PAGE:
Does a pregnant woman’s right to life supercede a provider’s religious belief? Legislation which makes it lawful to allow a pregnant woman to die instead of providing legal abortion care – if the hospital in which the woman is a patient is religiously-affiliated or the provider is opposed to legal abortion – passed out of the House Committee on Energy and Commerce today by a vote of 33 – 19 and is on its way to the full House now.
HR 358, also known as The Protect Life Act (noted without a hint of irony), introduced by Rep. Joe Pitts (R-PA) of health care reform fame, has been barraged by women’s health advocates and picked apart by media outlets for its extreme take on what are called refusal or conscience laws. Federal law allows for health care providers who work at hospitals which receive federal funds (via Medicaid or Medicare, for example) to refuse to provide abortion care if the provider holds a religious or moral objection, and most states have also enacted conscience or refusal laws. However, federal law also currently mandates that hospitals must ensure public access to emergency services. This law, the Emergency Medical Treatment and Labor Act (EMTALA) also says that hospitals are “required to provide stabilizing treatment for patients with EMCs [Emergency Medical Conditions]. If a hospital is unable to stabilize a patient within its capability, or if the patient requests, an appropriate transfer should be implemented.”
Yet the Protect Life Act is attempting to widen that loophole as big as the audacity its based upon and allow for providers to simply opt-out of saving pregnant women’s lives if it means providing abortion care.
Jodi wrote about the bill on Friday, February 11, as fellow House members objected to its lack of proper citation of constitutional authority,
Appreciate our work?
Vote now! And help Rewire earn a bigger grant from CREDO:
Today Rep. Henry A. Waxman (D-CA), Ranking Member of the Energy and Commerce Committee, and Rep. Frank Pallone, Jr., (D-NJ) Ranking Member of the Health Subcommittee, sent a letter (full text below) to Congressman Fred Upton (R-MI), Chairman of the House Energy and Commerce Subcomittee, urging him to withdraw consideration of H.R. 358, a bill which among other things would permit hospitals to deny life-saving treatment to pregnant women. The bill passed in subcommittee yesterday. Waxman and Pallone have called on Upton and Congressman Joe Pitts (R-PA) not to bring the bill to full committee unless and until it is re-introduced with a proper citation of constitutional authority, in accordance with a rule passed by the House GOP leadership on the first day of the new session.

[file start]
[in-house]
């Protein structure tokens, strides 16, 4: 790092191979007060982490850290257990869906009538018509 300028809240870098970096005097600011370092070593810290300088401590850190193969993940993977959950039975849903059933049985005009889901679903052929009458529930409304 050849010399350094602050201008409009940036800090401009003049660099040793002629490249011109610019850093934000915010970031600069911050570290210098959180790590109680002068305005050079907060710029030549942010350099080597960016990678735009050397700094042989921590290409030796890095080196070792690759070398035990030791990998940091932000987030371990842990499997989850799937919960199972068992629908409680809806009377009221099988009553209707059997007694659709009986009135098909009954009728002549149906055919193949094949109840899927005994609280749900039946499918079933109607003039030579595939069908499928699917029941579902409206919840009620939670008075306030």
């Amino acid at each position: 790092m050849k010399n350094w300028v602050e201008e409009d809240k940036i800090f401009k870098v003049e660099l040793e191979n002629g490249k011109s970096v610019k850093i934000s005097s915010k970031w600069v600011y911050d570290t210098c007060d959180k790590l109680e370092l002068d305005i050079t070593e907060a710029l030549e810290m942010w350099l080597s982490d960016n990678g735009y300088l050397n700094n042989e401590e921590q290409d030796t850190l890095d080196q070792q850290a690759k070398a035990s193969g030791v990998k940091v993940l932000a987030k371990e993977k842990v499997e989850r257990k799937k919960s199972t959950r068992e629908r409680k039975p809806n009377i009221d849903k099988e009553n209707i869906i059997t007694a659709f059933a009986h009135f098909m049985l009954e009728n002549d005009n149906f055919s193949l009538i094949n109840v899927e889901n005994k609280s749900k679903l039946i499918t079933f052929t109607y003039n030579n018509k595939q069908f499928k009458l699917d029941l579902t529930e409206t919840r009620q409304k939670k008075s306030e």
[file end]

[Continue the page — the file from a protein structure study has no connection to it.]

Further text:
The bill blatantly permits health care providers to opt-out of providing abortions – even if said abortion will save the woman’s life (which of course makes very little sense given that saving the woman’s life will save the life of the fetus growing inside as well; but who said logic was a part of this process, anyway?). As Marcia D. Greenberger, Co-President of the National Women’s Law Center said of the legislation,
“Plain and simple, the Pitts bill jeopardizes women’s health. It threatens women’s ability to use their own money to purchase private health insurance that includes abortion coverage and broadly expands the ability of health care providers to refuse women essential health care services. Under this bill, hospitals could just refuse to perform an emergency abortion—even when a woman’s life is at risk.”
If you think this is hyperbole, it’s not. The experience of one young mother of four at a Catholic hospital in Phoenix illustrates the danger perfectly. When her pregnancy also threatened her life, and she was rushed to the hospital with pulmonary hypertension, the Catholic hospital administrators struggled with whether or not to perform the life-saving procedure. Ultimately, it was in large part thanks to a nun who worked with the hospital, on its Ethics Committee, that the abortion was performed, allowing this mother to return to her four children and her husband alive and well. The hospital, however, was stripped of its affiliation with the Roman Catholic Diocese by the Archbishop who saw the life-saving, emergency care as superfluous, and not in line with Church tenets.
The bill would also bar a woman from purchasing abortion care coverage with her own money if she also took part in a state health exchange (soon to be created under health reform) and prohibit insurance plans from offering coverage of abortion care if they served even one person who also took part in a state health exchange.